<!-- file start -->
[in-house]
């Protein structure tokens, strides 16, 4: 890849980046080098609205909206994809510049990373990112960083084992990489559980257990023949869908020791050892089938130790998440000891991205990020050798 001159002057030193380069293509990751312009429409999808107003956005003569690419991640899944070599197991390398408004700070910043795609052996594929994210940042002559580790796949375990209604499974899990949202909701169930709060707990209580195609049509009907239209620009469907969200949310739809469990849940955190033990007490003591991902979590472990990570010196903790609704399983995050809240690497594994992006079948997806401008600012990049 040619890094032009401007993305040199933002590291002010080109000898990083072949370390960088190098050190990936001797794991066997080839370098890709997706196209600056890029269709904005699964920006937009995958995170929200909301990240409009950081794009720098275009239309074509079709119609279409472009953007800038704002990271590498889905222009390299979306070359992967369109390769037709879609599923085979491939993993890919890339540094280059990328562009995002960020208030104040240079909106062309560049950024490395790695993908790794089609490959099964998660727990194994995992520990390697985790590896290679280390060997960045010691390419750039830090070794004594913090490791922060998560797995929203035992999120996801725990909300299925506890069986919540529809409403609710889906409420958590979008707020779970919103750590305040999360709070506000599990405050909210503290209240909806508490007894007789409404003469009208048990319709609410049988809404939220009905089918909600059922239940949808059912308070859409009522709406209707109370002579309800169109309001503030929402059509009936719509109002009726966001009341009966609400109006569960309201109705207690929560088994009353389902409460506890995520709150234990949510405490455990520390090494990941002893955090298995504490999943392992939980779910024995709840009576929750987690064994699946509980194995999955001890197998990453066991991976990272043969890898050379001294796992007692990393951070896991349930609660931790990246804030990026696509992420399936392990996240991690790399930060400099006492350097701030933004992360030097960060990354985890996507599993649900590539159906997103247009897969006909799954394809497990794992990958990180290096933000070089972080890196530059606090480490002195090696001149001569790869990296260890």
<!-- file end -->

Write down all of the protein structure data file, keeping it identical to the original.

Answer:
[in-house]
């Protein structure tokens, strides 16, 4: 890849980046080098609205909206994809510049990373990112960083084992990489559980257990023949869908020791050892089938130790998440000891991205990020050798 001159002057030193380069293509990751312009429409999808107003956005003569690419991640899944070599197991390398408004700070910043795609052996594929994210940042002559580790796949375990209604499974899990949202909701169930709060707990209580195609049509009907239209620009469907969200949310739809469990849940955190033990007490003591991902979590472990990570010196903790609704399983995050809240690497594994992006079948997806401008600012990049 040619890094032009401007993305040199933002590291002010080109000898990083072949370390960088190098050190990936001797794991066997080839370098890709997706196209600056890029269709904005699964920006937009995958995170929200909301990240409009950081794009720098275009239309074509079709119609279409472009953007800038704002990271590498889905222009390299979306070359992967369109390769037709879609599923085979491939993993890919890339540094280059990328562009995002960020208030104040240079909106062309560049950024490395790695993908790794089609490959099964998660727990194994995992520990390697985790590896290679280390060997960045010691390419750039830090070794004594913090490791922060998560797995929203035992999120996801725990909300299925506890069986919540529809409403609710889906409420958590979008707020779970919103750590305040999360709070506000599990405050909210503290209240909806508490007894007789409404003469009208048990319709609410049988809404939220009905089918909600059922239940949808059912308070859409009522709406209707109370002579309800169109309001503030929402059509009936719509109002009726966001009341009966609400109006569960309201109705207690929560088994009353389902409460506890995520709150234990949510405490455990520390090494990941002893955090298995504490999943392992939980779910024995709840009576929750987690064994699946509980194995999955001890197998990453066991991976990272043969890898050379001294796992007692990393951070896991349930609660931790990246804030990026696509992420399936392990996240991690790399930060400099006492350097701030933004992360030097960060990354985890996507599993649900590539159906997103247009897969006909799954394809497990794992990958990180290096933000070089972080890196530059606090480490002195090696001149001569790869990296260890």